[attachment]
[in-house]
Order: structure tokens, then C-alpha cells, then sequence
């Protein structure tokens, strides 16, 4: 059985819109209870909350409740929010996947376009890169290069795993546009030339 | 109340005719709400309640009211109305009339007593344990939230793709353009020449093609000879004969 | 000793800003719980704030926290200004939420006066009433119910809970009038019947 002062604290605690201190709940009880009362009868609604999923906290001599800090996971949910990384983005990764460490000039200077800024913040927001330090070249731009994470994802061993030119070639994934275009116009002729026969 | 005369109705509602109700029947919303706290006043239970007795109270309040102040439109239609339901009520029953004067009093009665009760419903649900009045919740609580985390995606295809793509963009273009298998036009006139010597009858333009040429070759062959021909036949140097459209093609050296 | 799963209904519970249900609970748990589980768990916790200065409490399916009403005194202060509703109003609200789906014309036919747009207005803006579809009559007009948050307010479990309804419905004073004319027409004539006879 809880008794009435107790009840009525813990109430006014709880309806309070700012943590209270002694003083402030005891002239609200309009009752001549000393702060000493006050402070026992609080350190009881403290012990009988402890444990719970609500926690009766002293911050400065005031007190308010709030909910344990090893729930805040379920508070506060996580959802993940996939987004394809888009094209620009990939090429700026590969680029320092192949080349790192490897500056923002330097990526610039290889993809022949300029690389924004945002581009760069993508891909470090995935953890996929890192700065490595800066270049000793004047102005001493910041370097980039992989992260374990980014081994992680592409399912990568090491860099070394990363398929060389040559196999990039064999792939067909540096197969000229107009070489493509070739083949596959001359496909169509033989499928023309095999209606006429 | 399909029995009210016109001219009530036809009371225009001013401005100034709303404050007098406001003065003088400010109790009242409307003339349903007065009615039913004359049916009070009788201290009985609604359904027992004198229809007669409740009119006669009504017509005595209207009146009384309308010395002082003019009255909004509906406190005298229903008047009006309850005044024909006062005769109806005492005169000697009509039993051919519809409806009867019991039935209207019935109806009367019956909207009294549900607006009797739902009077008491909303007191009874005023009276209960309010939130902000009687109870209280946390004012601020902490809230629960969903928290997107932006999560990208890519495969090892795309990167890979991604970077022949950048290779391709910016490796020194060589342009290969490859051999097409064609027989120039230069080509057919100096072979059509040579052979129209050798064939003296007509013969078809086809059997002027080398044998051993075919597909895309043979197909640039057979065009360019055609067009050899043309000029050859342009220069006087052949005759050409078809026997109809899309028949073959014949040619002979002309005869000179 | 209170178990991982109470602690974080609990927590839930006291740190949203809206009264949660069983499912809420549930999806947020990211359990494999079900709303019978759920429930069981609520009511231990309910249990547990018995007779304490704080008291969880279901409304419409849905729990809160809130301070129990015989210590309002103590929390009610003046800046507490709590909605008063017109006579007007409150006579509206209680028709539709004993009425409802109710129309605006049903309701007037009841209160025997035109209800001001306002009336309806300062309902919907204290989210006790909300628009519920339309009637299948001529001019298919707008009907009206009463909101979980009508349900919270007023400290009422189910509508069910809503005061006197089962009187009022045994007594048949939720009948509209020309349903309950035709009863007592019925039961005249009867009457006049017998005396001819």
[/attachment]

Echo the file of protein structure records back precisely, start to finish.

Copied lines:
[in-house]
Order: structure tokens, then C-alpha cells, then sequence
């Protein structure tokens, strides 16, 4: 059985819109209870909350409740929010996947376009890169290069795993546009030339 | 109340005719709400309640009211109305009339007593344990939230793709353009020449093609000879004969 | 000793800003719980704030926290200004939420006066009433119910809970009038019947 002062604290605690201190709940009880009362009868609604999923906290001599800090996971949910990384983005990764460490000039200077800024913040927001330090070249731009994470994802061993030119070639994934275009116009002729026969 | 005369109705509602109700029947919303706290006043239970007795109270309040102040439109239609339901009520029953004067009093009665009760419903649900009045919740609580985390995606295809793509963009273009298998036009006139010597009858333009040429070759062959021909036949140097459209093609050296 | 799963209904519970249900609970748990589980768990916790200065409490399916009403005194202060509703109003609200789906014309036919747009207005803006579809009559007009948050307010479990309804419905004073004319027409004539006879 809880008794009435107790009840009525813990109430006014709880309806309070700012943590209270002694003083402030005891002239609200309009009752001549000393702060000493006050402070026992609080350190009881403290012990009988402890444990719970609500926690009766002293911050400065005031007190308010709030909910344990090893729930805040379920508070506060996580959802993940996939987004394809888009094209620009990939090429700026590969680029320092192949080349790192490897500056923002330097990526610039290889993809022949300029690389924004945002581009760069993508891909470090995935953890996929890192700065490595800066270049000793004047102005001493910041370097980039992989992260374990980014081994992680592409399912990568090491860099070394990363398929060389040559196999990039064999792939067909540096197969000229107009070489493509070739083949596959001359496909169509033989499928023309095999209606006429 | 399909029995009210016109001219009530036809009371225009001013401005100034709303404050007098406001003065003088400010109790009242409307003339349903007065009615039913004359049916009070009788201290009985609604359904027992004198229809007669409740009119006669009504017509005595209207009146009384309308010395002082003019009255909004509906406190005298229903008047009006309850005044024909006062005769109806005492005169000697009509039993051919519809409806009867019991039935209207019935109806009367019956909207009294549900607006009797739902009077008491909303007191009874005023009276209960309010939130902000009687109870209280946390004012601020902490809230629960969903928290997107932006999560990208890519495969090892795309990167890979991604970077022949950048290779391709910016490796020194060589342009290969490859051999097409064609027989120039230069080509057919100096072979059509040579052979129209050798064939003296007509013969078809086809059997002027080398044998051993075919597909895309043979197909640039057979065009360019055609067009050899043309000029050859342009220069006087052949005759050409078809026997109809899309028949073959014949040619002979002309005869000179 | 209170178990991982109470602690974080609990927590839930006291740190949203809206009264949660069983499912809420549930999806947020990211359990494999079900709303019978759920429930069981609520009511231990309910249990547990018995007779304490704080008291969880279901409304419409849905729990809160809130301070129990015989210590309002103590929390009610003046800046507490709590909605008063017109006579007007409150006579509206209680028709539709004993009425409802109710129309605006049903309701007037009841209160025997035109209800001001306002009336309806300062309902919907204290989210006790909300628009519920339309009637299948001529001019298919707008009907009206009463909101979980009508349900919270007023400290009422189910509508069910809503005061006197089962009187009022045994007594048949939720009948509209020309349903309950035709009863007592019925039961005249009867009457006049017998005396001819």